The end of the U.S. Supreme Court’s term made one thing very clear: Conservative judges appointed by former President Donald Trump are doing incredible damage to our democracy.
Whether it’s the Supreme Court’s willingness to roll back affirmative action, LGBTQ+ protections and clean water provisions or lower court judges like Matthew Kacsmaryk and Aileen Cannon willing to blindly rule in favor of conservative litigants and causes, everywhere we look, judges appear to be at odds with what most Americans want and what the U.S. Constitution demands.
We do, however, have cause for celebration. Democrats are finally building a counter-insurgency to confront an increasingly captured and corrupt judiciary.
This summer, the Senate has confirmed some truly brilliant lawyers, fierce advocates like Dale Ho, Julie Rikelman, Casey Pitts, Natasha Merle. Tiffany Cartwright and Rachel Bloomekatz. Due to Republican senators’ obstruction, these champions of civil rights had been pending for months — and in some cases years. But they are now confirmed and that is welcome news. Each represents exactly the kind of movement lawyer we at the Alliance for Justice have been laboring to have confirmed.
What is a movement lawyer?
Movement lawyers are lawyers who have dedicated their work to the common good, sometimes called public interest litigators. They represent the best of our legal profession because they defend our freedoms to vote and to access the health care we deserve, fight for our right to a fair trial and against a racist and deeply flawed criminal justice system and advocate to protect our environment and those who are harmed when corporations put profits over people. Truly, they are the lawyers who should be serving as lifetime judges guarding our public trust in the rule of law.
For generations, they were kept off of our federal benches. Their work was somehow too controversial for confirmation. A Washington consensus had formed suggesting the only paths to being a judge were through a career at an elite law firm or as a prosecutor. So, our brightest lights could never bring their legal luminescence to judging. What’s more, they could not insert their well-honed views of the Constitution into our public law.
Senate Majority Leader Chuck Schumer (D-N.Y.), in particular, has offered a compelling example of what our federal courts can be. As of the end of July, Schumer has placed two ACLU lawyers, an NAACP Legal Defense Fund litigator, an Innocence Project attorney, a plaintiff’s champion and the General Counsel of the Girl Scouts on New York’s district courts. Add to this that his confirmed circuit court nominees come from the Office of the Appellate Defender and the Brennan Center for Justice.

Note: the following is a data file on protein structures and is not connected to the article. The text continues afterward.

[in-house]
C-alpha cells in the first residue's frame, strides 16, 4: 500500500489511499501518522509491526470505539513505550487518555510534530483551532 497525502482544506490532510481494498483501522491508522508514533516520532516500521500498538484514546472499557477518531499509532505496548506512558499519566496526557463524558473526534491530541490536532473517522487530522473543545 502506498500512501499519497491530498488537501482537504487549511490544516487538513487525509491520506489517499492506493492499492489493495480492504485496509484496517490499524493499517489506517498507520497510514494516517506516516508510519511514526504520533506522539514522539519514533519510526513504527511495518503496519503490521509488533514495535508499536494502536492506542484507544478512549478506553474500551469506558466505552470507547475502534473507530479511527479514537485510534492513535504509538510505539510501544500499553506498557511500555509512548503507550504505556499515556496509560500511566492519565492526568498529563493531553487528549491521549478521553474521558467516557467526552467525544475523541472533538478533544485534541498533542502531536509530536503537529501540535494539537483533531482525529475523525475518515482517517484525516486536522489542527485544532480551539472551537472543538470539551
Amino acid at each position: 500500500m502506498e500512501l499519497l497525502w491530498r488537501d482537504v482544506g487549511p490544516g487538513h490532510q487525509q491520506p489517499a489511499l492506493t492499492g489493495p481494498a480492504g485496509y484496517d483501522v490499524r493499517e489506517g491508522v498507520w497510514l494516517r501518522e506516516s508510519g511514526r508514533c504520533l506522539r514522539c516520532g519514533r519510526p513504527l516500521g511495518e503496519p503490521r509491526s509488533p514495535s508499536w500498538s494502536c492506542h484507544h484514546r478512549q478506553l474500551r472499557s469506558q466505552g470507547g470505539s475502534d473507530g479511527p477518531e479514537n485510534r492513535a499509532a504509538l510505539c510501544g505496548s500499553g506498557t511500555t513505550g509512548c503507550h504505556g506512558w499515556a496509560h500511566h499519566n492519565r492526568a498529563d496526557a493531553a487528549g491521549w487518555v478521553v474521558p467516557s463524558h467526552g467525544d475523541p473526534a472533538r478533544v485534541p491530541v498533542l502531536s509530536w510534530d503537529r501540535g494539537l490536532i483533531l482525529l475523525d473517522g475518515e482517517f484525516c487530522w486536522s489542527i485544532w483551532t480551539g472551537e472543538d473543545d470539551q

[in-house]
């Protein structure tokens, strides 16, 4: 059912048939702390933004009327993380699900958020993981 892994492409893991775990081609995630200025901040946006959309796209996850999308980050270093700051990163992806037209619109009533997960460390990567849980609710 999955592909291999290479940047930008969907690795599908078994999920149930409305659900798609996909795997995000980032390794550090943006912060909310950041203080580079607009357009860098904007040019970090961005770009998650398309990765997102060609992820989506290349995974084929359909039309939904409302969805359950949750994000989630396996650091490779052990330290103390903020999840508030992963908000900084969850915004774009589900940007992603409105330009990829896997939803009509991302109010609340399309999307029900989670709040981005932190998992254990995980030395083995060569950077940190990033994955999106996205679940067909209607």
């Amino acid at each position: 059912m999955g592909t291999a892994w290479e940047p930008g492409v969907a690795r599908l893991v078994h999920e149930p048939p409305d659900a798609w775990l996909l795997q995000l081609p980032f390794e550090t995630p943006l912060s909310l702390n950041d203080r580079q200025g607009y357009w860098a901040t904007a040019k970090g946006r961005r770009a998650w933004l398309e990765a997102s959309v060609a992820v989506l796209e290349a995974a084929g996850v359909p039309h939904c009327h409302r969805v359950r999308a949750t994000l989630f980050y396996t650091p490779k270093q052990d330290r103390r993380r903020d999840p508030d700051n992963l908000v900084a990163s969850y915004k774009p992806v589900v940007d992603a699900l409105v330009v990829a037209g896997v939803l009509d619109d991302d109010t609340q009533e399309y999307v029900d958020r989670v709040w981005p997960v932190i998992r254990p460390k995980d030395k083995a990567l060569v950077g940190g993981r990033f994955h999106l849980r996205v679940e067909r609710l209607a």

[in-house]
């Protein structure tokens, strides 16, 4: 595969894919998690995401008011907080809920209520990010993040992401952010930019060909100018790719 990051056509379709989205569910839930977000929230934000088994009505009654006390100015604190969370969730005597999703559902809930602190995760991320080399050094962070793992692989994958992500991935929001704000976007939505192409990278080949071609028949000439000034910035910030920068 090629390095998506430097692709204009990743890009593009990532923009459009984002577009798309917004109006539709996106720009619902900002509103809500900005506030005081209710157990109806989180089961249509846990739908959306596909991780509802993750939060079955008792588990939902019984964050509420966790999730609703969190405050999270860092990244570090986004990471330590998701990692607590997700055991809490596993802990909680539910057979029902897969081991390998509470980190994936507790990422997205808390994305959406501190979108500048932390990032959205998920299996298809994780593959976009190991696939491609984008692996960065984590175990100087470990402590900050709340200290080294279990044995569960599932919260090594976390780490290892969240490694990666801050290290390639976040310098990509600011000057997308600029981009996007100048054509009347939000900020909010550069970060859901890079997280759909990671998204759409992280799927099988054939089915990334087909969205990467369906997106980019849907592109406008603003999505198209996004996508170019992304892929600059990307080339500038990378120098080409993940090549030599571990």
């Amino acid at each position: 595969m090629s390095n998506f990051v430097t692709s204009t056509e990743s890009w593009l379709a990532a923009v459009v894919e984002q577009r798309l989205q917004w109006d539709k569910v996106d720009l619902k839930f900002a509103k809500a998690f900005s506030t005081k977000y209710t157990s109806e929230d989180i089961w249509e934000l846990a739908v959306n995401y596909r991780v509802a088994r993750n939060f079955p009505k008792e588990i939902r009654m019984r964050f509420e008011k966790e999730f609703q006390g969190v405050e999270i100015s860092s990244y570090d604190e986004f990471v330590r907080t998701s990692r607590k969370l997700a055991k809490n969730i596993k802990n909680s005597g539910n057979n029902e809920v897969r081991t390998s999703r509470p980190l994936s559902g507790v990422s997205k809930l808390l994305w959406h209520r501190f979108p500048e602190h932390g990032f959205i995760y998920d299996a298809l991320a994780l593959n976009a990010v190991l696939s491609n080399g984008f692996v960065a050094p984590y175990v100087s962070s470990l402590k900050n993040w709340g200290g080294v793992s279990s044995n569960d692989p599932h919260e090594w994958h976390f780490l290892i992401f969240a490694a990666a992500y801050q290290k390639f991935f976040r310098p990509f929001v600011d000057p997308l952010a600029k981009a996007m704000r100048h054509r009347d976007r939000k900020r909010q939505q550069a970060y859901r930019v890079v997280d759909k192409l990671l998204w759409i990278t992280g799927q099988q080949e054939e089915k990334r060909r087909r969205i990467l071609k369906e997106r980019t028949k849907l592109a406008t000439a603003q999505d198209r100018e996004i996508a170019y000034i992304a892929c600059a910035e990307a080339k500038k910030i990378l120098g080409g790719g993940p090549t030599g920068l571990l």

Another incredible model has been Sen. Patty Murray (D-Wash.). Over the past two years, Murray has added incredible professional diversity to the federal bench in Washington State, including immigration attorneys, civil rights lawyers and public defenders. One wonders what our bench would look like if every senator advocated for the judgeships they represent with the same vigor that Schumer and Murray have.
For all that has and can be accomplished, one major obstacle that lies ahead — and one entirely within Democratic control — is the blue slip. The blue slip is to judicial nominations what the filibuster is to legislation. It is a made up, arcane Senate tradition that empowers the minority at the expense of our collective will. Republican senators continue to have a veto over judges nominated to the vacancies in their state and, in most cases, they have shown no interest in filling them while President Joe Biden is in office. They prefer judicial red zones throughout the country where conservative litigants can wage war on our rights with no fear of a judicial slap down.
Consider, for example, the seven district court vacancies in Florida. A Trump appointee like Aileen Cannon is far more likely to be assigned to Trump’s criminal case if four of the other seats in her district are simply empty. And voila! That simple math worked in Trump’s favor.
Similarly, there are eight district court vacancies in Texas, where judges like Matthew Kacsmaryk have blocked the distribution of mifepristone and targeted any number of other rights, protections and liberal policies that affect the entire nation — all because Republican senators fear losing their grip on power. It’s the Merrick Garland blockade all over again. And like that blockade, it abuses our legal system to undermine democracy.
We can’t tolerate a system where conservative litigants can effectively forum shop their next terrible legal theory. We must recognize the insidious use of the blue slip for what it is: a political device used to maintain control of the courts. Like the old boy network that birthed this rule, it’s time to get with the times and say goodbye. Simply put, what we do next is the whole ball game. There are 870 judgeships authorized by Article III of the Constitution to resolve questions of our federal law. Trump and then-Senate Majority Leader Mitch McConnell (R-Ky.) filled 234 of them, including three on the Supreme Court.
The progressive ideal would be to ensure that every vacancy — and there are still over 80 of them — is not just filled, but filled with more movement lawyers. That’s the beginning of a resistance to the Supreme Court’s supreme takeover; that’s the beginning of a movement. Because lawyers who understand that our Constitution is for everyone are our best bet for judges brave enough to stand up to this corrupt Court.
Rakim Brooks is a public interest appellate lawyer and the president of Alliance for Justice. As a contributor to Democracy Docket, Brooks writes about issues relating to our state and federal courts as well as reforms to our judicial systems.